From Pulaski Street to North Thomas Street and from East Broad Street to West Dougherty Street, 54 parking meters sit in need of repair or are missing altogether as of July 16, according to a map posted on the Athens Banner-Herald’s website.
Many people have been inconvenienced by these parking meters, or lack thereof, but Downtown Athens Parking System has a plan of action to fix this problem.
“We’re working with the county government on purchasing new meters to replace the old meters that we’re having problems with,” said Chuck Horton, parking director for Athens Downtown Development Authority. “We’re also looking at ways to generate more interest for parking in the decks.”
Downtown parking affects those living in Athens-Clarke County communities as well as University of Georgia students living on campus.
“I’ve been ticketed because of a broken meter, and now these spots just seem off-limits in general,” said Deven Jackson, a third-year biology major from Rydal.
Although some people who have parked in spots with a missing or broken meter have received tickets, the Athens DDA is trying to be as “lenient as possible,” according to Horton.
Whether there is a parking meter or not, the time limits still stand. Before 6 p.m., the limit to remain in a spot is two hours, and after 6 p.m., the limit goes up to four hours.
The missing meters have also resulted in a money issue.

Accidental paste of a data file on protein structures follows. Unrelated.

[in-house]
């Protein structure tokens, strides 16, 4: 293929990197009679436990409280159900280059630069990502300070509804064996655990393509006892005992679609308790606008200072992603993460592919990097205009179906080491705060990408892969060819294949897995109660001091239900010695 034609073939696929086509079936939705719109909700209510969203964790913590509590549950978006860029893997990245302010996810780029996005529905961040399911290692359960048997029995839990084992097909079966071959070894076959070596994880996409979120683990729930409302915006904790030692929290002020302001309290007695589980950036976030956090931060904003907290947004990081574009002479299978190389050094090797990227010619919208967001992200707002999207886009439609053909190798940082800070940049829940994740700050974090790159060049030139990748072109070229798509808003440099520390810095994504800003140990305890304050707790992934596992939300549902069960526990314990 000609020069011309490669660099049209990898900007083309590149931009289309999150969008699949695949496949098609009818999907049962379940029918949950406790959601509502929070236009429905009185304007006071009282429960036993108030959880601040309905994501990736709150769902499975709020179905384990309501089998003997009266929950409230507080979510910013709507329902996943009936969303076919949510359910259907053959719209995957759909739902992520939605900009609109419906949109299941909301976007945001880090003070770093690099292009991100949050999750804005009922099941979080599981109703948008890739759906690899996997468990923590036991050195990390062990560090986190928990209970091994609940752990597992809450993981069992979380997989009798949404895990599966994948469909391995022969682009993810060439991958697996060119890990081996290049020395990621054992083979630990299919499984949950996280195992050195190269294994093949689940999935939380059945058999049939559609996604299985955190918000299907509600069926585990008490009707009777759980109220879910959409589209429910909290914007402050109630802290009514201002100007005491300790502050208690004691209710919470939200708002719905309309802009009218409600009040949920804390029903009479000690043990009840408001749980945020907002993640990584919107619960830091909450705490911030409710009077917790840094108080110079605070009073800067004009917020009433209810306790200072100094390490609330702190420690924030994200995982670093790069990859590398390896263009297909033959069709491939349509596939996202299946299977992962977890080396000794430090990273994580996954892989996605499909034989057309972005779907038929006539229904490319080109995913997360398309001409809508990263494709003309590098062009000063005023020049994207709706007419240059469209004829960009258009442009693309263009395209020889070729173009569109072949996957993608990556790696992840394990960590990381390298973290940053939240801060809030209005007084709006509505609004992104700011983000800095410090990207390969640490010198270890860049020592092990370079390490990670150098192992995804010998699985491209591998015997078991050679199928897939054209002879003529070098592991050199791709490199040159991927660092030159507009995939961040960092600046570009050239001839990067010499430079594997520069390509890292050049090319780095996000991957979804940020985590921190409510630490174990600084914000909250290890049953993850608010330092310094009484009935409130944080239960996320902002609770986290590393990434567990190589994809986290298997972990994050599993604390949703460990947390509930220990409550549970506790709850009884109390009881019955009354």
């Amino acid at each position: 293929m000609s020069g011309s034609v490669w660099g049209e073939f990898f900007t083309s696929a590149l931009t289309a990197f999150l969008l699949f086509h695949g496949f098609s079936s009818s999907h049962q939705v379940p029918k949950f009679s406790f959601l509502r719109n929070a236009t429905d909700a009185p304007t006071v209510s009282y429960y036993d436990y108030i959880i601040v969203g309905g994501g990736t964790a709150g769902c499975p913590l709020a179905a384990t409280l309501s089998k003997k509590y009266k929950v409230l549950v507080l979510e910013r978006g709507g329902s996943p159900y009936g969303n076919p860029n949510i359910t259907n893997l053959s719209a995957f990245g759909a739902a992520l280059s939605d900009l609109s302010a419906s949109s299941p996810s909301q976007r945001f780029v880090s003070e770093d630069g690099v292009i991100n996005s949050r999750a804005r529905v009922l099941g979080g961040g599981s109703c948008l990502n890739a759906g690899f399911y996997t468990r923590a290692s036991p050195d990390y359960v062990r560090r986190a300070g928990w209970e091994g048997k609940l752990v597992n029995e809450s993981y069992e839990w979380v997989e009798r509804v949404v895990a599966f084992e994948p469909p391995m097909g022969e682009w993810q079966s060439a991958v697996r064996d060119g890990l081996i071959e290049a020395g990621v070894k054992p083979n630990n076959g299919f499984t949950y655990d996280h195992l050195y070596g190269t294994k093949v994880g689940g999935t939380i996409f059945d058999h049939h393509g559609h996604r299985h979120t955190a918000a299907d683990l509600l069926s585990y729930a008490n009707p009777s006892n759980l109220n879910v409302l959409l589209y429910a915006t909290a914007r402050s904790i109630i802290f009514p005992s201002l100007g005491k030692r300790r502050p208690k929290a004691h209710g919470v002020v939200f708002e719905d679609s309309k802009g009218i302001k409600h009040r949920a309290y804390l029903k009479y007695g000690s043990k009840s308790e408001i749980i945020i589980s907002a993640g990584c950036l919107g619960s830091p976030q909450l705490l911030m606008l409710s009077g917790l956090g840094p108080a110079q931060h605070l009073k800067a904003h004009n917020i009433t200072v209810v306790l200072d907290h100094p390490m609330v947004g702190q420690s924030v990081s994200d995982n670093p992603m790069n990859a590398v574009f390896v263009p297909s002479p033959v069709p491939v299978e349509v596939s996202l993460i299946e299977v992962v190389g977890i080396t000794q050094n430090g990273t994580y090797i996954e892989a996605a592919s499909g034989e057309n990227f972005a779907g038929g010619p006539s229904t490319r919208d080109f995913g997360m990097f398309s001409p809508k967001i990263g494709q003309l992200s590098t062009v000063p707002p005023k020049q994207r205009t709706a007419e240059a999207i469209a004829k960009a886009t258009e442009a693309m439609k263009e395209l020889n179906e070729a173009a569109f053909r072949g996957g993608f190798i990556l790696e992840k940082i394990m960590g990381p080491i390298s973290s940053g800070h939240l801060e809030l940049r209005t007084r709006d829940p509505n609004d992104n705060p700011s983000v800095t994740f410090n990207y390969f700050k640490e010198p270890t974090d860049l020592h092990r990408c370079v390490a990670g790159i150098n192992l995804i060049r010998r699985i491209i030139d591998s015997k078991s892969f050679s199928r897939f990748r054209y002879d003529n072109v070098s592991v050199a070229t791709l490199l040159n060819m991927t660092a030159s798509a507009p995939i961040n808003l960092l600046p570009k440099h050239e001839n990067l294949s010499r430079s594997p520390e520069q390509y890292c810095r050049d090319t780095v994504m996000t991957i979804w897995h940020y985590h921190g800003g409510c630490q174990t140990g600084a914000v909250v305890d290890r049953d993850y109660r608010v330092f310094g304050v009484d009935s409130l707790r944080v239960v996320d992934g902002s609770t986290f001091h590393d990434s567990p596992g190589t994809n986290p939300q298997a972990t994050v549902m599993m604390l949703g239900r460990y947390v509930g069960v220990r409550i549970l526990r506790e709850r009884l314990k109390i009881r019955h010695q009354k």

“In some cases there is no meter at all, so we’re trying to put something back in those spots to generate some income,” Horton said.
People who park in a spot with a missing or broken meter and ignore the time restrictions also pose a threat to attracting customers to downtown businesses.
“If you use the street as long-term parking, you’re certainly taking away the premium spots from people who might come in as customers,” Horton said.
Jackson expressed how the parking meter issue deters him from downtown.
“The allure of downtown Athens really takes a hit when I have to park elsewhere and walk for fear of being ticketed again,” Jackson said.
With its continual efforts to fix the problem at hand, the DDA received several complaints about downtown parking every day.
“We get complaints all the time, but we just tell people that we’re doing the best we can with what we’ve got,” Horton said. “We’re trying to be lenient where we can.”